Women in Music 2018

The 20 Best R&B Songs of 2017: Critics' Picks

Getty Images; Design by Jessica Xie
From left: SZA, Frank Ocean & Childish Gambino

While hip-hop and dance stayed at pop music's center in 2017, R&B managed seep its way into the mainstream, in ways both satisfying and unpredictable.  

Thanks to a couple too-good-to-ignore crossover hits, and a quasi-reinvention from one of pop's biggest stars, R&B was an increasingly regular presence on top 40 radio throughout the year. And with several of the genre's most promising talents percolating just below the surface, the genre's slow trickle into the 2017 mainstream could lead to a full-on tidal wave in the years to come.  

Here are Billboard's 20 favorite R&B songs of 2017.

20. PARTYNEXTDOOR, "Peace Of Mind"

OVO Sound’s resident sad-boy R&B songsmith stayed busy in 2017, releasing two EPs of material. “Peace of Mind,” from COLOURS 2, had the most staying power, standing out from the pack for its frank songwriting and straight-to-the-point hook. “I did crazy things and she still waited on me” is the sort of lyric you recognize in your chest. -- ROSS SCARANO

19. Jazmine Sullivan & Bryson Tiller, “Insecure”

Featured on the season two soundtrack of the popular HBO series of the same name, this mid-tempo track showcases two of contemporary R&B’s game-changing players. Sullivan’s soaring-voiced dismay at her significant other’s insecurities provides the perfect counterpoint to Tiller’s crooning tenor. -- GAIL MITCHELL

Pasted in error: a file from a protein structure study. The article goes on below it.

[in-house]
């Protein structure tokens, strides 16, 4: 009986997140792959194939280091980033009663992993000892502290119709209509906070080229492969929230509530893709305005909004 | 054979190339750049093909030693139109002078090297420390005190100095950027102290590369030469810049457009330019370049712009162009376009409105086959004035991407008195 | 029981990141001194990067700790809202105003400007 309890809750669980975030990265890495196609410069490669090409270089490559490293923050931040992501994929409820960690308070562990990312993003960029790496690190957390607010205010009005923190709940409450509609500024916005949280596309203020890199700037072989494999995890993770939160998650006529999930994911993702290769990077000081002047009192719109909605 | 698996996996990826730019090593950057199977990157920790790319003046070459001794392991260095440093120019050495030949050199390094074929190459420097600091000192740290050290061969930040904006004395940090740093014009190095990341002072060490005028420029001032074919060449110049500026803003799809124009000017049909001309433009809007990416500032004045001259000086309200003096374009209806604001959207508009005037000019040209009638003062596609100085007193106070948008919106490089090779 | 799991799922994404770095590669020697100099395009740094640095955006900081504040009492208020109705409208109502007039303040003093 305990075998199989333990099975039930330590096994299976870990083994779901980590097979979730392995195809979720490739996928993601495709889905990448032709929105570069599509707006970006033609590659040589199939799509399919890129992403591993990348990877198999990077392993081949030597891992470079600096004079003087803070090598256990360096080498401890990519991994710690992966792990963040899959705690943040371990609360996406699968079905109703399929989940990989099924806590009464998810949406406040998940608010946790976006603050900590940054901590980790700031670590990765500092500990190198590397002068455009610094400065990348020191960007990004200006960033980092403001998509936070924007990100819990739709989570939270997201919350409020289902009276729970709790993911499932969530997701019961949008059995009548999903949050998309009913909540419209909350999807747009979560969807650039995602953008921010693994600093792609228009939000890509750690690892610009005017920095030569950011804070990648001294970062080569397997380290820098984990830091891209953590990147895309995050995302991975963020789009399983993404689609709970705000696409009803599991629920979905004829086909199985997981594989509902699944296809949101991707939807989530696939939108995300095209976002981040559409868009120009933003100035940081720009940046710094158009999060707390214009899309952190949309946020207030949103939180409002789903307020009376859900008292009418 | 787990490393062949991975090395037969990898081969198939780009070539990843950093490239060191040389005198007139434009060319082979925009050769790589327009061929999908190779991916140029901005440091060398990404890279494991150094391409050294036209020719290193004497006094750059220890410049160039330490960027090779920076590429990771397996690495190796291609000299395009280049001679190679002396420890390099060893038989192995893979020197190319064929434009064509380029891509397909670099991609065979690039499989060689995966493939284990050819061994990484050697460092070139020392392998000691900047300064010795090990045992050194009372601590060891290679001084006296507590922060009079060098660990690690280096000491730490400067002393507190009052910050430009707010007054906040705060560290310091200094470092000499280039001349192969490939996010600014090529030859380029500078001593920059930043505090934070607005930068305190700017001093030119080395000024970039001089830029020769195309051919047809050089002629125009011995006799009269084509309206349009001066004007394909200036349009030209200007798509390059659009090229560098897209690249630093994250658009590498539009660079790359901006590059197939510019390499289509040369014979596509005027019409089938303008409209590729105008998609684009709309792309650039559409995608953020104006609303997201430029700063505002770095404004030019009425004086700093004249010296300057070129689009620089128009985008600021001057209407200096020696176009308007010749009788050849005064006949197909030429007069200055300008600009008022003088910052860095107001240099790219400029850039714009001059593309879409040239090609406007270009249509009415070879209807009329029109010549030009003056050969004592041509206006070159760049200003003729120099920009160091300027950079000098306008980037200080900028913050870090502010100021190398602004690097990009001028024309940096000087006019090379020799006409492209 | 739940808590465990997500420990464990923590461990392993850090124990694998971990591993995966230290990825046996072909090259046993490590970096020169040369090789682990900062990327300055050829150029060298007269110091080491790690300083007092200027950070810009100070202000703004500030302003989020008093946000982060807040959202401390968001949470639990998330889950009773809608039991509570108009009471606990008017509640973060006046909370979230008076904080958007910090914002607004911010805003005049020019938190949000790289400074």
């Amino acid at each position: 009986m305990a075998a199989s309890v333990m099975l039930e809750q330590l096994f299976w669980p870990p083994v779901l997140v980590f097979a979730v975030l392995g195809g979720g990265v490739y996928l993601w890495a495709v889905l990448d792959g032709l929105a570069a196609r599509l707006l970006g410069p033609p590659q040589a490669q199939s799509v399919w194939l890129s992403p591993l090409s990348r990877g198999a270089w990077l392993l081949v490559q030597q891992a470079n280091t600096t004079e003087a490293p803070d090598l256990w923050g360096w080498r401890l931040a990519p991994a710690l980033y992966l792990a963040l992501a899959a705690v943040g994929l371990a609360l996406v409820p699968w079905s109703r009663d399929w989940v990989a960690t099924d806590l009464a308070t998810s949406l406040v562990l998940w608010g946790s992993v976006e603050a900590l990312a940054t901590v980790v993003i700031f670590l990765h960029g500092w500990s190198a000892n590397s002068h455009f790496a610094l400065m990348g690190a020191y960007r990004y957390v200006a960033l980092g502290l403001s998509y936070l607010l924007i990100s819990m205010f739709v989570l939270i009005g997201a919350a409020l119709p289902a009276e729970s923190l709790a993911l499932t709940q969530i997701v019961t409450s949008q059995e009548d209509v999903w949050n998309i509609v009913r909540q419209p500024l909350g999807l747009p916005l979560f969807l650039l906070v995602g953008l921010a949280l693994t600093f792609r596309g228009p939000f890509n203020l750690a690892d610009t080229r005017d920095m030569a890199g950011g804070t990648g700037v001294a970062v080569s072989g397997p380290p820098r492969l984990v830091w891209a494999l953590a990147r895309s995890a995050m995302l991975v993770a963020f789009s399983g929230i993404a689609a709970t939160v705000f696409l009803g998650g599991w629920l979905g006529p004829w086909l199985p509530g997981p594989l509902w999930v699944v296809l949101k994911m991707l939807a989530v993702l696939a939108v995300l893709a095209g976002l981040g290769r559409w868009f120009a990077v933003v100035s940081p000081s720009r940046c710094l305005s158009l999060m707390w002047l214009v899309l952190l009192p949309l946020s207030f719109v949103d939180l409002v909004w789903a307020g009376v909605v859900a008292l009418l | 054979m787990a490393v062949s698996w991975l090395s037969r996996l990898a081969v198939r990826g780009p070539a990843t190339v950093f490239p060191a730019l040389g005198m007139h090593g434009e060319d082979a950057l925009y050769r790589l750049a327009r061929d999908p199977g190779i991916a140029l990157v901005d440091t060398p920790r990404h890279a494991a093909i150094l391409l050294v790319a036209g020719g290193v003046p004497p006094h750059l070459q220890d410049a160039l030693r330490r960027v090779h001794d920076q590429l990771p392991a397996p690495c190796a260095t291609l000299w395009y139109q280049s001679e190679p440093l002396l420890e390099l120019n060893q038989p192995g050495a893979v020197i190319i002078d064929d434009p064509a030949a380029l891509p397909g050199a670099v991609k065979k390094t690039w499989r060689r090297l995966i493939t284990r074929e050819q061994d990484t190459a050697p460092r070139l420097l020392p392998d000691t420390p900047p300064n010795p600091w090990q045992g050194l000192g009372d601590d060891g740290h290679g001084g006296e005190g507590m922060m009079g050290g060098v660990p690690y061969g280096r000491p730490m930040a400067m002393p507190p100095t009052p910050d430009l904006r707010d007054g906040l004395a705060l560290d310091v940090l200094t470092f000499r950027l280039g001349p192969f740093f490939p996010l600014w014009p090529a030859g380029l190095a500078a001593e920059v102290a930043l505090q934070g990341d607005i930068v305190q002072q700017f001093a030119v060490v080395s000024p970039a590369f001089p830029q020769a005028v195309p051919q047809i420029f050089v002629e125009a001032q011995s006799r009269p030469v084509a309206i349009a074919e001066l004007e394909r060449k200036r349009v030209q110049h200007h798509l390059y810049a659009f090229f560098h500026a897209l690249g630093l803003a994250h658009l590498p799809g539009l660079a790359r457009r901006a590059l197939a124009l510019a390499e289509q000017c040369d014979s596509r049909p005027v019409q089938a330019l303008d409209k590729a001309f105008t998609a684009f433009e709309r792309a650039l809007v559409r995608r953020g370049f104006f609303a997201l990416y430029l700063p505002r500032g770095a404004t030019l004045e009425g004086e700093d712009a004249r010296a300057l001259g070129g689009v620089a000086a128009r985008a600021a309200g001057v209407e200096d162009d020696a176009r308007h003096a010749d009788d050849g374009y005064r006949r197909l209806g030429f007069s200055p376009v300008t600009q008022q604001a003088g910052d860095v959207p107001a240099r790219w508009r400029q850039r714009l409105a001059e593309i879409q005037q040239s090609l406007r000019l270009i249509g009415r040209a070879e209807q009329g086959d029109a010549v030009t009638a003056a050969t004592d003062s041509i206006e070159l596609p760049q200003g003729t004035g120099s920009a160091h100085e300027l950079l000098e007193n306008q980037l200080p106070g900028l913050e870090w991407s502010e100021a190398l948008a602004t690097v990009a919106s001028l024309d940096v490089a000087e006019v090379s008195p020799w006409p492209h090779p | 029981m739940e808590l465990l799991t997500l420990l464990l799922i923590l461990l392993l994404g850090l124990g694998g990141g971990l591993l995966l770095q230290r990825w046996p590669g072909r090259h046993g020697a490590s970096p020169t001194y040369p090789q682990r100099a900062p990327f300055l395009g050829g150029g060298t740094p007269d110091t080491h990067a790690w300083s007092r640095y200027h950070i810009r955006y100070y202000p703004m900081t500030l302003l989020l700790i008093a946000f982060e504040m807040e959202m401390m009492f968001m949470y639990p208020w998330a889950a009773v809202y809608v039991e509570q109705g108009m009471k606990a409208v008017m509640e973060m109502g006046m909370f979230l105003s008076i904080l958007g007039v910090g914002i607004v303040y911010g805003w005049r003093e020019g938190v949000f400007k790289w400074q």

18. Toni Braxton, "Deadwood"

The voluptuous-voiced singer prefaces her upcoming eighth studio album with this left-of-center, guitar-driven track about a complicated romance. The feel of the melodic cut and its piercing lyrics portend what’s in store on Toni's forthcoming Sex & Cigarettes LP. As the R&B legend told The Insider in September, “I wanna say what I feel. I don't wanna be censored.” -- G.M.

17. August Alsina, "Don't Matter"

Not everything is alt-R&B. Nola’s August Alsina released this perfectly The-Dream-indebted single in June and real ones haven’t let it leave the rotation since. With a chorus anchored by those familiar cries of “Ay!” “Don’t Matter” is like home cooking. You’ve been here before and it’s nice to be back. -- R.S.

16. Ty Dolla $ign feat. Damien Marley & Skrillex, “So Am I”

One of the few Ty Dolla-graced singles this year not to hedge its bets with some sort of '90s hit interpolation, "So Am I" probably could've worked in some Inner Circle or something if the singer-producer was really determined to maintain brand consistency. But it doesn't need it: The song's hypnotic beachside bounce (assisted by Skrillex, apparently on permanent dubstep vacation) is warmly evocative of the dancehall crossovers of 20 years ago on its own, while its squawking pseudo-drop keeps it rooted in 2017 without sounding so trendy to risk Airport Reggae drubbing. -- ANDREW UNTERBERGER

15. Sevyn Streeter, “Before I Do”

Is a potential lover for real or not? That’s the question Sevyn Streeter asks on this standout track from her Girl Disrupted debut album. The singer’s sultry vocals glide over a mellow groove that effortlessly recalls Aaliyah’s cover of the Isley Brothers’ classic “At Your Best (You Are Love)" -- never a bad thing. -- G.M.

14. H.E.R., “Free”

Long after the last note has sounded on this aching ballad, H.E.R.’s haunting vocals on the confessional chorus still linger: “You don’t ever say forever / Layin’ next to me / But nights like this I wish I never / Said that I was free.” -- G.M.